As creatives, we put our heart and souls into our work. Not to mention the majority of our time and energy. So when months go by without any payment, with clients either stalling or outright refusing to pay, it can be hugely dispiriting, to say the least.
The good news is, there are ways you can get invoice disputes resolved more quickly and, even better, methods you can apply to prevent them from occurring in the first place. For this article, we’ve teamed up with online accounting software provider
We’ll start by looking at some common reasons why invoices get forgotten or delayed. Then we’ll go on to explain how you can reduce your risk of non-payment, and ensure invoices get paid properly in future.
Common reasons why invoices get forgotten or delayed
1. The invoice didn’t reach the right person
People at your client’s workplace are busy, and mistakes are made. So don’t necessarily jump to blame the accounting department. “Sometimes late payment means the creative director forgot to forward the invoice on,” points out creative recruiter and D&AD judge
2. You didn’t complete the invoice properly
Often your unpaid invoice will be sitting on someone’s desk because it’s missing a piece of vital information, such as a purchase order number, and can’t be processed. Yes, someone should have contacted you and chased this up, but there are so many hours in the day, and things get forgotten. Or maybe they emailed you, and it went to your spam folder. Either way, this kind of error is much more likely to happen if you create your invoices yourself in Word, rather than use automated accounting software such as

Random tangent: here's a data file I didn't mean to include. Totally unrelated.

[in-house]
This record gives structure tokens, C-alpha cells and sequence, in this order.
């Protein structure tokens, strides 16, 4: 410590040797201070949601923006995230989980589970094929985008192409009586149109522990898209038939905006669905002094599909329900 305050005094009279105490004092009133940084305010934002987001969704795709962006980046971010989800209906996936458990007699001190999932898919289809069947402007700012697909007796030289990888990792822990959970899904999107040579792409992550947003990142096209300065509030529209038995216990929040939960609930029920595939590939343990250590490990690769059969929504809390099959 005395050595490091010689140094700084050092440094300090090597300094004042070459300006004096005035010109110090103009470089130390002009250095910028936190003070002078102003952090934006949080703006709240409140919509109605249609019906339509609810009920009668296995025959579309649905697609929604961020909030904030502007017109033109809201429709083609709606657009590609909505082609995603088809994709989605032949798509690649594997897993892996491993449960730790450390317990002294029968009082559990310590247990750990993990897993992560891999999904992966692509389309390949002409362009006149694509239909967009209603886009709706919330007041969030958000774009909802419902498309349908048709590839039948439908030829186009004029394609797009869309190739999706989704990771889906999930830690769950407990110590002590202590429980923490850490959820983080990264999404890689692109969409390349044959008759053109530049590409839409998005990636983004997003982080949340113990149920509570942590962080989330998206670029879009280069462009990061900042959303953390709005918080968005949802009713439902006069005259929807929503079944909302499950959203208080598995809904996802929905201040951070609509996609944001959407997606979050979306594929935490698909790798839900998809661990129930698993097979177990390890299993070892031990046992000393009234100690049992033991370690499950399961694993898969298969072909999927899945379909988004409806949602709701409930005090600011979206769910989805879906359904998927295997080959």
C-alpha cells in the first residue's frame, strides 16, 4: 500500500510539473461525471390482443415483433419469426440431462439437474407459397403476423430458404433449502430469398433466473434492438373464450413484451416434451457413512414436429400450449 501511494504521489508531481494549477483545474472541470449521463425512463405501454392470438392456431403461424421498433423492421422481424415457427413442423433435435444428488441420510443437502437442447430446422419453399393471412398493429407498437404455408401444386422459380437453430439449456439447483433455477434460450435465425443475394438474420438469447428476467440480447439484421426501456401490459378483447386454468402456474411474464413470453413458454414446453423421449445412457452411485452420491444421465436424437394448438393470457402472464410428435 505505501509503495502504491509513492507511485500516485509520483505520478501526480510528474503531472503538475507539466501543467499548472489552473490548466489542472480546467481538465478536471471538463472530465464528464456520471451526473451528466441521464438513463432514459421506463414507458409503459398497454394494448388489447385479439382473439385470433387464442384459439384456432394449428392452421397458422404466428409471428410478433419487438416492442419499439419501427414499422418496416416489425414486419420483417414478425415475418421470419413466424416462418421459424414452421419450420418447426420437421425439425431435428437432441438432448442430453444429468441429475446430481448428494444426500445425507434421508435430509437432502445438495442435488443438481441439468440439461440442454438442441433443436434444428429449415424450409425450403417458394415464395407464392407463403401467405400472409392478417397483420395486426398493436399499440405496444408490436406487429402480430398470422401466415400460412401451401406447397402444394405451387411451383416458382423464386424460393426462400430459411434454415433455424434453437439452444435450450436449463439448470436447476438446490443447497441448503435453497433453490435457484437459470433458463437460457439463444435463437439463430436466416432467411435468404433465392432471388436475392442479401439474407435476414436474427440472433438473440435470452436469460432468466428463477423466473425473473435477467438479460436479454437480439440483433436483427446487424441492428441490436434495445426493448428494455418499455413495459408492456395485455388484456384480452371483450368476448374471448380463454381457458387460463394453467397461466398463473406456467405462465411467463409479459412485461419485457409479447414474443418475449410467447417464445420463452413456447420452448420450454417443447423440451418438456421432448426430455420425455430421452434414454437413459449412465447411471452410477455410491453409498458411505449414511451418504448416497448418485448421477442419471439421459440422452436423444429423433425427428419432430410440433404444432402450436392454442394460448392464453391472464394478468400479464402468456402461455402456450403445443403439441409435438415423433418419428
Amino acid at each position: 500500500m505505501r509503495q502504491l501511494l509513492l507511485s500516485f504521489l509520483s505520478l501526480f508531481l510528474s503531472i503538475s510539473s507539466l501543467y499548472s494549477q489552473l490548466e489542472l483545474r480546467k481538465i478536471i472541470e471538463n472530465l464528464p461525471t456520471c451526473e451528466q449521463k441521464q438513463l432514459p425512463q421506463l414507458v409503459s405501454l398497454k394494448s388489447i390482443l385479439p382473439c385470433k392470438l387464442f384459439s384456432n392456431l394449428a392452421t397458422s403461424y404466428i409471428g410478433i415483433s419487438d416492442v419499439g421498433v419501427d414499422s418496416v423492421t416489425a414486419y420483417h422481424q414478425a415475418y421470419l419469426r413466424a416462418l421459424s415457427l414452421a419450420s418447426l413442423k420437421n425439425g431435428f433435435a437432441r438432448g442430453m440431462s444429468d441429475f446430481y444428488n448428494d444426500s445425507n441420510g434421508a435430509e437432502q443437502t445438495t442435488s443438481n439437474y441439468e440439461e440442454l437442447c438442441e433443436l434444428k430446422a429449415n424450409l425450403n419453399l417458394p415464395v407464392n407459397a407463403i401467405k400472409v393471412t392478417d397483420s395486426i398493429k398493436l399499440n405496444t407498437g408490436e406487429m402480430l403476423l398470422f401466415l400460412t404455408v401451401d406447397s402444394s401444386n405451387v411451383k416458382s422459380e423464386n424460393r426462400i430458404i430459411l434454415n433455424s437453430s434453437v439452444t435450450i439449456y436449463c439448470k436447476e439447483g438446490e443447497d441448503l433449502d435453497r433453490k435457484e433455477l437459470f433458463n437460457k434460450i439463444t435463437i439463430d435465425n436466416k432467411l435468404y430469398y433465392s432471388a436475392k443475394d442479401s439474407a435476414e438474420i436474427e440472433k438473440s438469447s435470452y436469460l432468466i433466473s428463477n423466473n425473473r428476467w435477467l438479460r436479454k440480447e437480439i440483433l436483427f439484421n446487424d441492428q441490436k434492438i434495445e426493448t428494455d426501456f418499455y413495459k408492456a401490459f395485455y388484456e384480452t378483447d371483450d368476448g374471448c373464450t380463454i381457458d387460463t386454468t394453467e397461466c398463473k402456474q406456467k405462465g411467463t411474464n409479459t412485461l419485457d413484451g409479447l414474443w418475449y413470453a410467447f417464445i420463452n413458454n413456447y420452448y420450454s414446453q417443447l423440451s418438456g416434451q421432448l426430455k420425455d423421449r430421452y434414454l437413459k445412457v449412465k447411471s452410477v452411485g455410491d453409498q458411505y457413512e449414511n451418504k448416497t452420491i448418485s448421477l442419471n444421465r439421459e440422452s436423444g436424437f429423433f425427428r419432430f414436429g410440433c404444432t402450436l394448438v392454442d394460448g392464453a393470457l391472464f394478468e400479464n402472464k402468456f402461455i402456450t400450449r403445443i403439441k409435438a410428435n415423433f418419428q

3. You didn’t agree with everything properly beforehand
Another reason why your invoice might not have been paid on time is that you and the client have a very different view of what they owe you. For example, you may have assumed that the price you’d agreed on for the work didn’t include VAT, but they may have assumed it did. For this reason, all these little details must be hammered out carefully beforehand. And of course, this agreement needs to suits both parties.
“I make sure I communicate with the client at the contract stage to find what works for them,” says
4. You didn’t keep everything in writing
It’s natural to assume that if you’ve discussed something over the phone or on a Zoom chat, it’s set in stone. But your client’s recollection of that conversation may be different. So once you’ve agreed on something in person, always follow it up with an email restating what you’ve agreed. “I try to be as clear as possible with setting boundaries at the beginning of a project, including talking about payment terms, setting up a payment plan if needs be, and late fees are a godsend,” says designer and illustrator
How to ensure your invoice gets paid
1. Use online accounting software to keep track
Want to ensure your invoices get paid like clockwork? Then it would help if you invoiced like clockwork, too, using online accounting software like
This will hugely reduce your likelihood that payments will be missed. And of course, it makes managing all your finances much easier overall, saving you time and energy you can put into your creative work instead. So with
2. Understand what your client needs